You have probably been hearing about omega-3 fatty acids in recent years. The reason? A growing body of scientific research indicates that these healthy fats help prevent a wide range of medical problems, including cardiovascular disease, depression, asthma, and rheumatoid arthritis.
Unlike the saturated fats found in butter and lard, omega-3 fatty acids are polyuns
The three most nutritionally important omega-3 fatty acids are alpha-linolenic acid, eicosapentaenoic acid (EPA) and docosahexaenoic acid (DHA).
Alpha-linolenic acid is one of two fatty acids traditionally classified as "essential." The other fatty acid traditionally viewed as essential is an omega 6 fat called linoleic acid. These fatty acids have traditionally been classified as ï¿½essentialï¿½ because the body is unable to manufacture them on its own and because they play a fundamental role in several physiological functions. As a result, we must be sure our diet contains sufficient amounts of both alpha-linolenic acid and linoleic acid.
Dietary sources of alpha-linolenic acid include flaxseeds, walnuts, hemp seeds, soybeans and some dark green leafy vegetables. Linoleic acid is found in high concentrations in corn oil, safflower oil, sunflower oil, and canola oil. Most people consume a much higher amount of linoleic acid than alpha-linolenic acid, which has important health consequences. For more information on the proper ratio of these fatty acids in the diet, see our FAQ entitled, A New Way of Looking at Proteins, Fats, and Carbohydrates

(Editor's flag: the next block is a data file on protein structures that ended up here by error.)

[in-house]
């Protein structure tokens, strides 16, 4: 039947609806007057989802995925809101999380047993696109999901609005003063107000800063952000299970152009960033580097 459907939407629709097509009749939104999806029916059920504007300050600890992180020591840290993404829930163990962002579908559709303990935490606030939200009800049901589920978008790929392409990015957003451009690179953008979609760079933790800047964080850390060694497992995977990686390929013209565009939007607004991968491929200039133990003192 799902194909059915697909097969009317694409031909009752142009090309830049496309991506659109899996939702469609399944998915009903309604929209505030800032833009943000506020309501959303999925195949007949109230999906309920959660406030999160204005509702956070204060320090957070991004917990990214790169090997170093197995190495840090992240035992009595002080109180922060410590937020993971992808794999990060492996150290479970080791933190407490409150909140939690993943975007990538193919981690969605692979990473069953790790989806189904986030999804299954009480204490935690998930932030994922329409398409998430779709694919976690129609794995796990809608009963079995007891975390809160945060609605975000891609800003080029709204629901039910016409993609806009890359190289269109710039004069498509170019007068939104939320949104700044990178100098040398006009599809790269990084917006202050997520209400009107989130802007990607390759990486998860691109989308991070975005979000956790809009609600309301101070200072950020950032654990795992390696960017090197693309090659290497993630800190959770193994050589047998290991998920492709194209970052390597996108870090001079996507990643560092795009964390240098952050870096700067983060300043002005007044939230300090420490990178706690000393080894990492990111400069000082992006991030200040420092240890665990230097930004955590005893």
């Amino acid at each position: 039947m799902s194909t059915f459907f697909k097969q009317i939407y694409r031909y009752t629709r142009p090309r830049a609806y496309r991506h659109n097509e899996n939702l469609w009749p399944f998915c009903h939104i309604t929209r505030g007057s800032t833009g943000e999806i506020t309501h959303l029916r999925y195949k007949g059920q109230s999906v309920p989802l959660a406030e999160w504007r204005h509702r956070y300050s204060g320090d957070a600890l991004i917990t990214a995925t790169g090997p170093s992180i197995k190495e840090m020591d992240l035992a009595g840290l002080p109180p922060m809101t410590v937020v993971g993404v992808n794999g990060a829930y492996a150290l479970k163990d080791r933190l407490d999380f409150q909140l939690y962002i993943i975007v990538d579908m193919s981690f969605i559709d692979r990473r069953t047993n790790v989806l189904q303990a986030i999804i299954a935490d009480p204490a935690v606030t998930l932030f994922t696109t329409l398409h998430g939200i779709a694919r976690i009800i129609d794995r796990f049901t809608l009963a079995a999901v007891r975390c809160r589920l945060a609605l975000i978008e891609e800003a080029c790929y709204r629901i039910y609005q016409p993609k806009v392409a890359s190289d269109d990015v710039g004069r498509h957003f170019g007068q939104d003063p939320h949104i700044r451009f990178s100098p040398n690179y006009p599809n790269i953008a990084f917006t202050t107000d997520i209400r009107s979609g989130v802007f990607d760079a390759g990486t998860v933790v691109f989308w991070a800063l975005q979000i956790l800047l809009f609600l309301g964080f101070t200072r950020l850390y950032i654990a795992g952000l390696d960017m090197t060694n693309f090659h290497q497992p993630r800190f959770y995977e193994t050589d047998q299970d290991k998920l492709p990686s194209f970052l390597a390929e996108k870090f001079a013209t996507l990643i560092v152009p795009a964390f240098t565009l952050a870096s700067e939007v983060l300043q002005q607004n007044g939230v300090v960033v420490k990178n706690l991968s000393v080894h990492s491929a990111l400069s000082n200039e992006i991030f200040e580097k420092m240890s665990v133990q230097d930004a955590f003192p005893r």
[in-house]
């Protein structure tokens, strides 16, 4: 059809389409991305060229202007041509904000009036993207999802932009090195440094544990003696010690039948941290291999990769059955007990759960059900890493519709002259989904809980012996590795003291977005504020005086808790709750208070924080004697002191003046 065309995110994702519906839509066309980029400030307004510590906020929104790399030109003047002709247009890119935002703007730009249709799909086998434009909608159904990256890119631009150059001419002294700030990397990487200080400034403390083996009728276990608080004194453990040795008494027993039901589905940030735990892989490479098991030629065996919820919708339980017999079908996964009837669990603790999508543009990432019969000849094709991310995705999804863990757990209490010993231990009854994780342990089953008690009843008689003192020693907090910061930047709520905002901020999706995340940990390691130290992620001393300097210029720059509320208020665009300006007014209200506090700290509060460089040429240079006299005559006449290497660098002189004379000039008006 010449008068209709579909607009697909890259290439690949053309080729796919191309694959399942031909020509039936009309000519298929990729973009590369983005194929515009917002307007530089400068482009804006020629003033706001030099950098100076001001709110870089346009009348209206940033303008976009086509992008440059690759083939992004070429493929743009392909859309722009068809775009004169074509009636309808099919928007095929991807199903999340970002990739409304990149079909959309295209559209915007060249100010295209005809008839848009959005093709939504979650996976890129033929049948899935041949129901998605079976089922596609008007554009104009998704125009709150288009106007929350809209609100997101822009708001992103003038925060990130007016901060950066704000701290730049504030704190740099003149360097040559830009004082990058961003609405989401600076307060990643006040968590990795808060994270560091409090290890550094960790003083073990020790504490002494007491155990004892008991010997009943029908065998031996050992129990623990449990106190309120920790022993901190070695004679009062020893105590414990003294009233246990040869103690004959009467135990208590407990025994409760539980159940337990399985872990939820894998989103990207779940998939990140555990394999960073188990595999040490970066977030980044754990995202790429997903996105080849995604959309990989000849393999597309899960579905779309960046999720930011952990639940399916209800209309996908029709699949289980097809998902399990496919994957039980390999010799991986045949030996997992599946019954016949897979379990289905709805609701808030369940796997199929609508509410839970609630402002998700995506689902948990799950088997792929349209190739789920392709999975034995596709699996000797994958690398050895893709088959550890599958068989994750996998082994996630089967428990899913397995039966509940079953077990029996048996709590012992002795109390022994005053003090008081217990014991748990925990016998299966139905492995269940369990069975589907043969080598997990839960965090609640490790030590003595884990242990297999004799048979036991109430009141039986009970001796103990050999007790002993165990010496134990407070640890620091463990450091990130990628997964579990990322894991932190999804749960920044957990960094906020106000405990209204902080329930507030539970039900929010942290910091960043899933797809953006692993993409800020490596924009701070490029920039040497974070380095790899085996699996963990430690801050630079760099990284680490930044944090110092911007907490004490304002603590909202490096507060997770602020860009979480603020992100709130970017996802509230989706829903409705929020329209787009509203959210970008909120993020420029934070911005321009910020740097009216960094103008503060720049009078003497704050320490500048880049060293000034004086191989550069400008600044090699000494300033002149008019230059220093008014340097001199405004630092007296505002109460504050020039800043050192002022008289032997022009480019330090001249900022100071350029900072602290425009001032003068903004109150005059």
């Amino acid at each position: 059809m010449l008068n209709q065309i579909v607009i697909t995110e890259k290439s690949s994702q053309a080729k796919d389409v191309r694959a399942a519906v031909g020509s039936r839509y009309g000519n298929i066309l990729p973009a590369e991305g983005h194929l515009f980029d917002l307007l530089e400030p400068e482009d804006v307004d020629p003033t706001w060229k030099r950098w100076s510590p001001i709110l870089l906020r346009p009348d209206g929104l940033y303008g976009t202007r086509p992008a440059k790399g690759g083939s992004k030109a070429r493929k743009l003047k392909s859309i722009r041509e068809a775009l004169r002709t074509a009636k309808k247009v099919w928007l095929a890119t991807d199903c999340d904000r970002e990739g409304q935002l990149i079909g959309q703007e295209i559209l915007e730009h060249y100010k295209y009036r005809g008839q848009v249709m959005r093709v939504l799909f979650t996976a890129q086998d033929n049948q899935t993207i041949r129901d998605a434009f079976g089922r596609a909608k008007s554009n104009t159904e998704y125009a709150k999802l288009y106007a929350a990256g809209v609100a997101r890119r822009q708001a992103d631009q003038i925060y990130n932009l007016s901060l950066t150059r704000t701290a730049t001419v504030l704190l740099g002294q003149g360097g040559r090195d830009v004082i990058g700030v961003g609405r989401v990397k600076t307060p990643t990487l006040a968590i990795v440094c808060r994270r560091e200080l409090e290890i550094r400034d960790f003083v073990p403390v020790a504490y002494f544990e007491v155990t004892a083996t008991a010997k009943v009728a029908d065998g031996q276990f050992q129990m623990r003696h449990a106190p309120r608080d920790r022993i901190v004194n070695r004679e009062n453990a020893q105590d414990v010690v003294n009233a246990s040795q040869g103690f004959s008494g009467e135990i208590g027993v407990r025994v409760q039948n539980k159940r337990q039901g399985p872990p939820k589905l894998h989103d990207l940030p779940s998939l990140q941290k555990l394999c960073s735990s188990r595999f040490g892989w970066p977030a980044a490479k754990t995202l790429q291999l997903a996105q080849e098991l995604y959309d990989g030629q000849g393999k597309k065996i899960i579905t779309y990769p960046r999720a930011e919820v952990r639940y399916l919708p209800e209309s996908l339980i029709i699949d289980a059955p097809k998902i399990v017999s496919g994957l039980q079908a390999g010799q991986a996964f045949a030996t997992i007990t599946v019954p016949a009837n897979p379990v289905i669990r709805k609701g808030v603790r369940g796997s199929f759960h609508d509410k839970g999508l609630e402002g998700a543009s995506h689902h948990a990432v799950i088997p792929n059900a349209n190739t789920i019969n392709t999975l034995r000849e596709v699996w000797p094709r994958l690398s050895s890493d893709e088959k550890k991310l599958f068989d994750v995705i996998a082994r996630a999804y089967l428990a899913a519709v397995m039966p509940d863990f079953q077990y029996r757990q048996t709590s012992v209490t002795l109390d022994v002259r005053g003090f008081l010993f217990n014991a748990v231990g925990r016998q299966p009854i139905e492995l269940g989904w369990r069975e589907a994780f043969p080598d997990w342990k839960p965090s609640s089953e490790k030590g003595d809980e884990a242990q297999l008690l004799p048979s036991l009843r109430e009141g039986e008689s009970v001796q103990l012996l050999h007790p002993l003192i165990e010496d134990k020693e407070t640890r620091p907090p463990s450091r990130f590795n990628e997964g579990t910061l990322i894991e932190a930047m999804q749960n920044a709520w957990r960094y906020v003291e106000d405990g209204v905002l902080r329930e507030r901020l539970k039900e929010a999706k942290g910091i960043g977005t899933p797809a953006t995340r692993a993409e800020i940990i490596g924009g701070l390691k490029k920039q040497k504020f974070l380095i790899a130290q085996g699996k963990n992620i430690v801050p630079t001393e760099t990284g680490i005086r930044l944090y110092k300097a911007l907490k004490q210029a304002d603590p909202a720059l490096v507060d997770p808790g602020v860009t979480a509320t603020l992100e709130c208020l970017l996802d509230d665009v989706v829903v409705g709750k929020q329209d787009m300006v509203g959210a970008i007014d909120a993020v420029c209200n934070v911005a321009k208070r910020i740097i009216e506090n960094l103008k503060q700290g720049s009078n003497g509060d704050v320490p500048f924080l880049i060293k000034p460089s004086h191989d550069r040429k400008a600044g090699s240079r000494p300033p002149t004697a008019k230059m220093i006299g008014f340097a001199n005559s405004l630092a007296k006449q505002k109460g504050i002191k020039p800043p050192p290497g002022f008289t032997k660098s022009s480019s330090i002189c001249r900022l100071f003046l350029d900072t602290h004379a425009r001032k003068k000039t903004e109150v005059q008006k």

The body converts alpha-linolenic acid into two important omega-3 fats, eicosapentaenoic acid (EPA) and docosahexanoic acid (DHA). These fats can also be derived directly from certain foods, most notably cold-water fish including salmon, tuna, halibut, and herring. In addition, certain types of algae contain DHA. EPA is believed to play a role in the prevention of cardiovascular disease, while DHA is the necessary for proper brain and nerve development.
How it Functions
What are the functions of omega-3 fatty acids?
Every cell in our body is surrounded by a cell membrane composed mainly of fatty acids. The cell membrane allows the proper amounts of necessary nutrients to enter the cell, and ensures that waste products are quickly removed from the cell.